Finding a parking spot while venturing out for a night on the village may be a little less painful with 17 new spots added to the area through an agreement with the village and a local business and the removal of a few 'no parking' signs.
Shorewood officials say although the new provided sufficient off-street and on-street parking, new additions to the 4500 block of North Oakland Avenue including , and , have put additional strain on demand for on-street parking spaces.
Construction on a new development coined Ravenna has eliminated 12 parking spaces and isn’t expected to wrap up until July.
The co-owner of Three Lions, David Price, says he has fielded several complaints from bar-goers over the lack of parking.
Shorewest Realty to the north of the congested business district agreed to make 13 spaces available in its lot at 4559 N. Oakland Ave., Monday through Friday evenings and starting at noon on weekends.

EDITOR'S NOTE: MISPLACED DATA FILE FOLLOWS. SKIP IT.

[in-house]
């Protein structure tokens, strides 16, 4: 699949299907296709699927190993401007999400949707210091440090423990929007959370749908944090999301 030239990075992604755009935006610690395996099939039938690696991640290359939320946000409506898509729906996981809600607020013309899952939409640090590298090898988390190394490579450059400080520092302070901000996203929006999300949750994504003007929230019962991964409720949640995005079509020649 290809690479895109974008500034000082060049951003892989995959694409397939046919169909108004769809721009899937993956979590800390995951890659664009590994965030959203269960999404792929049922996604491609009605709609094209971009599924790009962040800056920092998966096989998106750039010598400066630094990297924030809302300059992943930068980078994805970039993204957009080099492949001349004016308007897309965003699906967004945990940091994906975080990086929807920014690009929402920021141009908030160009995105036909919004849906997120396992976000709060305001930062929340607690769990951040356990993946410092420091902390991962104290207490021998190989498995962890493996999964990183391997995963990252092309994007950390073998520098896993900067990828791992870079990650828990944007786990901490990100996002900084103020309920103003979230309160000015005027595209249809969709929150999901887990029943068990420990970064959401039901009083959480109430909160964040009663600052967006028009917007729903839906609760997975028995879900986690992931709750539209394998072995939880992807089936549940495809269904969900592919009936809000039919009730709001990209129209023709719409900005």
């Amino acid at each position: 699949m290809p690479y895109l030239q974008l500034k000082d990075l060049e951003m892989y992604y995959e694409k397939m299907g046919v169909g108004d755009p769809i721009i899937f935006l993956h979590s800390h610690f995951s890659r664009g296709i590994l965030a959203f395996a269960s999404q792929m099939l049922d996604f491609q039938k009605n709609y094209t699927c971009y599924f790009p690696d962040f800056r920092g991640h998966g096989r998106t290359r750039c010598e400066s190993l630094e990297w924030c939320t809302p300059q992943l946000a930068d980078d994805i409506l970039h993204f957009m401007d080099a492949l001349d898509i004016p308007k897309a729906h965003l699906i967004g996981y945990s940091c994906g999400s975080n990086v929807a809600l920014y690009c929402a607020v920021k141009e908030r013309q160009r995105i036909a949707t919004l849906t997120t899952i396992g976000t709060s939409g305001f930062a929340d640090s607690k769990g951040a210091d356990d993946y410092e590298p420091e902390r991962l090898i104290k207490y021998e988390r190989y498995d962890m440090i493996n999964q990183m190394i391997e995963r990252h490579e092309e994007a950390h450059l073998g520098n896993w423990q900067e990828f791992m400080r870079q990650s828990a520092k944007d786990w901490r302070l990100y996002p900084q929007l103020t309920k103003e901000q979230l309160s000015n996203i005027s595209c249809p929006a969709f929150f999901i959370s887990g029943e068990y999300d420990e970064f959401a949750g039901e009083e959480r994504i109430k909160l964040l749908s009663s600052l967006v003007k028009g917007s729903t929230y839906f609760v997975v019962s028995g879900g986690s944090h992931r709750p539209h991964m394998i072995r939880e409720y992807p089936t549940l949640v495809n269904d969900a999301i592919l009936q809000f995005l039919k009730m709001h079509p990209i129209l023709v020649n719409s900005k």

Officials say the realtor is providing the parking free of charge, but the village anticipates spending roughly $150 to $250 on signage for the lot.
On weekdays, the spots will become available at 6 p.m. and noon on weekends, but the lot will close at midnight throughout the week.
Officials say Shorewood police will patrol the lot to ensure patrons aren’t abusing the added parking.
Once the Ravenna is completed, the parking agreement will expire.
“I just have to say, this is a pretty nice of Shorewest to do this for the village,” Village President Guy Johnson said.
Shorewood Police Chief David Banaszynski was also tasked with looking into parking remedies near the congested Oakland Avenue block.
Officials say Banaszynksi looked at neighboring blocks and found a strip of East Kensington Avenue with no parking signage that wasn’t consistent with the rest of the street, as parking was allowed.
Village officials agreed to remove the signs from the south side of the 1700 block of East Kensington Boulevard.
“It’s four or five spots right off the business district,” Trustee Thad Nation said.
Trustee Jeff Hanewall said village staff couldn’t find a reason or history detailing the rationale behind the no parking signage.
“There was nothing about why one little stretch of Kensington has no parking signs,” Hanewall said.